4. DO YOU HAVE A FAVORITE PIECE? DID YOU KEEP IT OR DOES SOMEONE ELSE OWN IT? WHY WAS THAT YOUR FAVORITE?

I do have a favorite piece. It’s the San Francisco piece of Powell Street. It’s the very first piece I used the newspaper technique on. It’s still hanging in my house. It’s the moment I knew who I was going to be as an artist.

Learn art business strategies from Teresa.

5. HOW DO YOU BALANCE YOUR TIME BETWEEN CREATING ART AND THE BUSINESS AND SELLING ASPECT?

As artists, we have to be as much business people as we do artists. Before pursuing art, I worked in sales for ten years and have a degree in marketing. My experiences have given me an advantage over artists who’ve never had careers and came straight out of art school.

I have to give the same amount of time to both sides of my business. The marketing is fun, but I loathe having to update my books. I reserve the 10th of the month for sales expenses, and reconciliations on my calendar. If you don’t do that, it sucks the creativity out of you because you’re constantly thinking about it.

You also have to get out of your studio and meet people. I enjoy doing outdoor art shows in the summer because it’s a great time to meet new people and really practice tailoring your message and artist statement. You’ll learn what works and what doesn’t.

Artwork Archive makes it so easy to keep track of all the sales and people you meet and where you met them. I can come home from a show and attach contacts to that particular show. Knowing where I met each contact from makes following up so much easier. I love that feature.

It’s important to have a system in place. When I finish a work, I take photos, put the piece information into Artwork Archive, put the new piece on my website, and publicise it in my newsletter and social media. I know each step I have to do after painting, which makes the business side a lot smoother.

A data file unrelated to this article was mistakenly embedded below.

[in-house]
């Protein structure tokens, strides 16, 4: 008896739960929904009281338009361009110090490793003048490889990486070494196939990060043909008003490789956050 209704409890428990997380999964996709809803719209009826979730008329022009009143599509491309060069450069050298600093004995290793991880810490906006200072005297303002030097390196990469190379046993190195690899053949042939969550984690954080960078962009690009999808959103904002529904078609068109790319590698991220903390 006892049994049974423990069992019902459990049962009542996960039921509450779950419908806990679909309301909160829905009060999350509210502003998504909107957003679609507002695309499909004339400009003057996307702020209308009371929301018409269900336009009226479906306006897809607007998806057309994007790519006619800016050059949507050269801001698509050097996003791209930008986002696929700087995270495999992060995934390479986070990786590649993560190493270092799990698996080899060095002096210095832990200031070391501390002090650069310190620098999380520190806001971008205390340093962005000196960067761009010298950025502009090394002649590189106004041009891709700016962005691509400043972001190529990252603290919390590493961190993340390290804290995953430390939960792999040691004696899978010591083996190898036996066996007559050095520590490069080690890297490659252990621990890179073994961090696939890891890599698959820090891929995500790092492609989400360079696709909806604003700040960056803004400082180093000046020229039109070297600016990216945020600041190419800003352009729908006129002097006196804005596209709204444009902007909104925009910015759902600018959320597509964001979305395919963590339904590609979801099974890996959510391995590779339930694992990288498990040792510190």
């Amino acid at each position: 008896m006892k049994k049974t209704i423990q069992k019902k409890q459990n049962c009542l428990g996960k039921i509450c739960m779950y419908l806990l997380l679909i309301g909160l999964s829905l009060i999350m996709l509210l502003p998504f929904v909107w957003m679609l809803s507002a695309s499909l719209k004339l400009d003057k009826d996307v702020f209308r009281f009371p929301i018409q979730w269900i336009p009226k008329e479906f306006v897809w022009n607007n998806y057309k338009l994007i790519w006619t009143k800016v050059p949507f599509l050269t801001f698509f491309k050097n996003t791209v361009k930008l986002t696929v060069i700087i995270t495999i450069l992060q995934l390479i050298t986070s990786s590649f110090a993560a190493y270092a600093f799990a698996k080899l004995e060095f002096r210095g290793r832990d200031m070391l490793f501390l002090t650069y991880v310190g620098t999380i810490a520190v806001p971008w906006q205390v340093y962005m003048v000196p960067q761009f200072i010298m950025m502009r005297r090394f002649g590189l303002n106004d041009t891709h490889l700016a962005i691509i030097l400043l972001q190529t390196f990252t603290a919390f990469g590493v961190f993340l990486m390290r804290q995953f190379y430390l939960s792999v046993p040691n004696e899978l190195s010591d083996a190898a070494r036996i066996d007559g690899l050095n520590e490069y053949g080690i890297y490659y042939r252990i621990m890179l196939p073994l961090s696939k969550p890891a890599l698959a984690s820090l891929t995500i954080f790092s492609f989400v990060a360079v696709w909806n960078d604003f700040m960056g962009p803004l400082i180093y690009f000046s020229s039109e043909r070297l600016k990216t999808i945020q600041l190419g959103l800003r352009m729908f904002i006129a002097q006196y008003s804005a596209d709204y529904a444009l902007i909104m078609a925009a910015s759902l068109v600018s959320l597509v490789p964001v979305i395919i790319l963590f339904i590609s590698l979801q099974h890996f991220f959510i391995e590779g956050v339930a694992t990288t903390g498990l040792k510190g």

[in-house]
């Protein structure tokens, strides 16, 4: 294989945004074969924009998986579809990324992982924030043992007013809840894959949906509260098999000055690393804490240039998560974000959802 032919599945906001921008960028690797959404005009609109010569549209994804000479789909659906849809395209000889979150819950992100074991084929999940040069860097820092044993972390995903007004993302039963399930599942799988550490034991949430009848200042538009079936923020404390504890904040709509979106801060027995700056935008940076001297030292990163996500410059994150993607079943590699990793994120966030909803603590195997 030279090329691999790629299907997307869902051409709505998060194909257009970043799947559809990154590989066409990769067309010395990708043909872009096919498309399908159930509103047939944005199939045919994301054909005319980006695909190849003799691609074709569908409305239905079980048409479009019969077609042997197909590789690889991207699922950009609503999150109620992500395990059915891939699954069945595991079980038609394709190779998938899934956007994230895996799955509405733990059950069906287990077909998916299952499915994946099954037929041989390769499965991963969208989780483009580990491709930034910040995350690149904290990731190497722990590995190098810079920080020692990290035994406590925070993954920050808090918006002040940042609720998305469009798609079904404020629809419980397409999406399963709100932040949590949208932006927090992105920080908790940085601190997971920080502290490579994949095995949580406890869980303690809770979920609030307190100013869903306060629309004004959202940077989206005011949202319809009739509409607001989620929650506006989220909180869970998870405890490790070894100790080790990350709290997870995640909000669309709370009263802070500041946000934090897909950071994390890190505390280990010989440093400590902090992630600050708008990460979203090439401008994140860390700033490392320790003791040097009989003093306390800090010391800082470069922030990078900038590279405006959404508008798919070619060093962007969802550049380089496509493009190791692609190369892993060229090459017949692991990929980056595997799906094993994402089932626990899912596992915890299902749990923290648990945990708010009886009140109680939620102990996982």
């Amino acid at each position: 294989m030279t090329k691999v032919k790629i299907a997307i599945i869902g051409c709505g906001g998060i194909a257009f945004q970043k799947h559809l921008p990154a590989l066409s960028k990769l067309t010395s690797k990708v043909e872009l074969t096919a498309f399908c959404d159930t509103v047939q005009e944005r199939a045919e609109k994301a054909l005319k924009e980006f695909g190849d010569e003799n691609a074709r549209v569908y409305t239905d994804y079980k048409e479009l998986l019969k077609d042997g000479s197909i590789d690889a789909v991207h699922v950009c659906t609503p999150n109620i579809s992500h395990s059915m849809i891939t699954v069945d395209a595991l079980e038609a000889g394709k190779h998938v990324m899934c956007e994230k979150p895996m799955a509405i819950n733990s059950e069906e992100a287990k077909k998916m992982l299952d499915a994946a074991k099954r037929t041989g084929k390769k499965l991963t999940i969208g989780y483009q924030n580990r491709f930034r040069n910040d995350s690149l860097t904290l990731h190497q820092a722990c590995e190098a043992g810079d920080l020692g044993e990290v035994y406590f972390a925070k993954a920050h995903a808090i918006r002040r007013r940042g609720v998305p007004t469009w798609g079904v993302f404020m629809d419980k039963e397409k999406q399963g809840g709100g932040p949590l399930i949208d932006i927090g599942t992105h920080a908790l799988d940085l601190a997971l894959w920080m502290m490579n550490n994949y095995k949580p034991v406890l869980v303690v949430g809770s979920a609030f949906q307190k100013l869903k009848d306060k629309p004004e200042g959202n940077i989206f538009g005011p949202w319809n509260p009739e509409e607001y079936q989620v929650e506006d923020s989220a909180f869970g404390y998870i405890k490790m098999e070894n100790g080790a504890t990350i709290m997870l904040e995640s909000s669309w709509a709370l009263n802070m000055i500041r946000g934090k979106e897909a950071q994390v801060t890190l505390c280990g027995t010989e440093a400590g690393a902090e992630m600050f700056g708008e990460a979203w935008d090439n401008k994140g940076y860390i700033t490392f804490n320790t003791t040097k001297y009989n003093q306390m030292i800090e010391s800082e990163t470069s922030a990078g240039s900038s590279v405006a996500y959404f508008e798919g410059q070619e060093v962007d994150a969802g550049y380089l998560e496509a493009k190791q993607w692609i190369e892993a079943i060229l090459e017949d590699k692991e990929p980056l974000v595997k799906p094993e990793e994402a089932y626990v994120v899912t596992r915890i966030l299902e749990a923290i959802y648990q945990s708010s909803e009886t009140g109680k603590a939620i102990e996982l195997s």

Also, it’s the worst when you sell a painting and you don’t document it properly, because if you want to do a reproduction or do a retrospective show, then you don’t have the images you need.

6. YOU SELL LIMITED EDITION PRINTS ON YOUR WEBSITE. HAS THAT BEEN A GOOD STRATEGY FOR YOU IN BUILDING FANS OF YOUR ORIGINAL WORKS? HOW HAS IT HELPED YOUR SALES?

I was hesitant to do reproductions in the beginning. But, as the price of my originals started to climb, I realized I needed something that people with a smaller budget could take home. The question was, “Am I cannibalizing my originals market?”

“The numbers at the end of the year reinforced that prints are worth it.”-Teresa Haag

I found that people who purchase originals are not the same as print buyers. It does take time to do the matting and keep track of the different editions though. I’m going to hire an assistant to help me with those tasks. The numbers at the end of the year reinforced that prints are worth it.

  

7. ANY TIPS FOR OTHER PROFESSIONAL ARTISTS ON GETTING INTO AND WORKING WITH GALLERIES?

You have to get your work out there. It’s all about who you know. When I first began showing my work, I did as many shows as possible: outdoor art shows, indoor group shows, fundraisers at the local high school shows, you name it. Through those channels, I was introduced to people who connected me with galleries.  

“If galleries have to do actual work to review your work, you’re going to be at the bottom of the pile.” -Teresa Haag

You have to do your homework, don't just send galleries your work. Get to know them and whether you'd be a good fit or not. Make sure you’re having conversations first, and follow their rules. If they have to do actual work to review your work, you’re going to be at the bottom of the pile.

Be consistent in your images too! Some artists think that showing a range is positive, but it’s best to submit consistent and cohesive work. Make sure it looks like it’s in the same series. You want people to tell it all belongs together.

Want to see Teresa’s work in person? Check out her exhibition dates.